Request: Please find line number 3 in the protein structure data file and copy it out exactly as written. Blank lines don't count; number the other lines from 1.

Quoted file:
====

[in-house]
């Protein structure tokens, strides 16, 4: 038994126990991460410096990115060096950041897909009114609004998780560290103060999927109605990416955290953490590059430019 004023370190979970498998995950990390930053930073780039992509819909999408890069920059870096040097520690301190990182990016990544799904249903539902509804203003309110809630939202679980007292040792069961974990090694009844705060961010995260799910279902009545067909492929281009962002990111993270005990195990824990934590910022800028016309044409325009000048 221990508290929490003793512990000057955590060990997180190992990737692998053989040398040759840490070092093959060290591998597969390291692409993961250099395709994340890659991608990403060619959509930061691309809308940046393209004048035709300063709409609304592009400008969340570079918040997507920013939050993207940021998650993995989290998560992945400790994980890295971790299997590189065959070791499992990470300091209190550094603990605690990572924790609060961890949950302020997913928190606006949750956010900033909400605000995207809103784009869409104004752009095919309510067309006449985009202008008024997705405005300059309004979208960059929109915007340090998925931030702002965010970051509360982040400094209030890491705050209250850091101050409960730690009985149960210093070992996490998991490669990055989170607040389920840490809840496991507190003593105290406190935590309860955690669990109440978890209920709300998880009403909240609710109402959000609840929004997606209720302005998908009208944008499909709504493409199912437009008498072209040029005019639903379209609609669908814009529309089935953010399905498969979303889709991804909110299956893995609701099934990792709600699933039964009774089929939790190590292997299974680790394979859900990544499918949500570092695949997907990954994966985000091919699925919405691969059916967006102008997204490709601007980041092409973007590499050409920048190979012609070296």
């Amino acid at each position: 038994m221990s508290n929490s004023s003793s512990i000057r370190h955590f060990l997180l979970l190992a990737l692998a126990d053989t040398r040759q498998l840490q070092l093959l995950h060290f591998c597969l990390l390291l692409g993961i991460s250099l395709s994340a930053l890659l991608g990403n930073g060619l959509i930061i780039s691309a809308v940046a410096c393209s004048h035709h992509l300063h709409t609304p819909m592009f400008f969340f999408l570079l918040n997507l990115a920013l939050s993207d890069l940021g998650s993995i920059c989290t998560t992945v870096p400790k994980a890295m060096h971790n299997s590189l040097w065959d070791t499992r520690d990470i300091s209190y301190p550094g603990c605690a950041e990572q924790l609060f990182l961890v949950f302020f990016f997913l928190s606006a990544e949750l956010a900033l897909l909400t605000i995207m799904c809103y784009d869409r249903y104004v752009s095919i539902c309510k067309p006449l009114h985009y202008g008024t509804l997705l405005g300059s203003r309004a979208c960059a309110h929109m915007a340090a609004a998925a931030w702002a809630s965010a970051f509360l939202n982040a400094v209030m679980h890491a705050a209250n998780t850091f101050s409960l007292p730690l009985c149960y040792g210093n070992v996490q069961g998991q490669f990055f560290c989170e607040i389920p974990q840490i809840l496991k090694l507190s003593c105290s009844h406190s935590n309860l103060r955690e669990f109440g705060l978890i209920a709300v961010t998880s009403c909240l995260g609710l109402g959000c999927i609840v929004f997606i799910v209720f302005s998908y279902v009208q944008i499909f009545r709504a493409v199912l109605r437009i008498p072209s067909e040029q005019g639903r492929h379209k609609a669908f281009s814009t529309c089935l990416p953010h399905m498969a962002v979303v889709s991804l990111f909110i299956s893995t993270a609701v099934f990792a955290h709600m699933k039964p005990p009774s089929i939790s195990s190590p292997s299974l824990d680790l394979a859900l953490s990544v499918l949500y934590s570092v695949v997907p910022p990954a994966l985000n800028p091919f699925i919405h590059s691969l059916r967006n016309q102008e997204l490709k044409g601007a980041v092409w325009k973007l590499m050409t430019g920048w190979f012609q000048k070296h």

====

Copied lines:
């Amino acid at each position: 038994m221990s508290n929490s004023s003793s512990i000057r370190h955590f060990l997180l979970l190992a990737l692998a126990d053989t040398r040759q498998l840490q070092l093959l995950h060290f591998c597969l990390l390291l692409g993961i991460s250099l395709s994340a930053l890659l991608g990403n930073g060619l959509i930061i780039s691309a809308v940046a410096c393209s004048h035709h992509l300063h709409t609304p819909m592009f400008f969340f999408l570079l918040n997507l990115a920013l939050s993207d890069l940021g998650s993995i920059c989290t998560t992945v870096p400790k994980a890295m060096h971790n299997s590189l040097w065959d070791t499992r520690d990470i300091s209190y301190p550094g603990c605690a950041e990572q924790l609060f990182l961890v949950f302020f990016f997913l928190s606006a990544e949750l956010a900033l897909l909400t605000i995207m799904c809103y784009d869409r249903y104004v752009s095919i539902c309510k067309p006449l009114h985009y202008g008024t509804l997705l405005g300059s203003r309004a979208c960059a309110h929109m915007a340090a609004a998925a931030w702002a809630s965010a970051f509360l939202n982040a400094v209030m679980h890491a705050a209250n998780t850091f101050s409960l007292p730690l009985c149960y040792g210093n070992v996490q069961g998991q490669f990055f560290c989170e607040i389920p974990q840490i809840l496991k090694l507190s003593c105290s009844h406190s935590n309860l103060r955690e669990f109440g705060l978890i209920a709300v961010t998880s009403c909240l995260g609710l109402g959000c999927i609840v929004f997606i799910v209720f302005s998908y279902v009208q944008i499909f009545r709504a493409v199912l109605r437009i008498p072209s067909e040029q005019g639903r492929h379209k609609a669908f281009s814009t529309c089935l990416p953010h399905m498969a962002v979303v889709s991804l990111f909110i299956s893995t993270a609701v099934f990792a955290h709600m699933k039964p005990p009774s089929i939790s195990s190590p292997s299974l824990d680790l394979a859900l953490s990544v499918l949500y934590s570092v695949v997907p910022p990954a994966l985000n800028p091919f699925i919405h590059s691969l059916r967006n016309q102008e997204l490709k044409g601007a980041v092409w325009k973007l590499m050409t430019g920048w190979f012609q000048k070296h």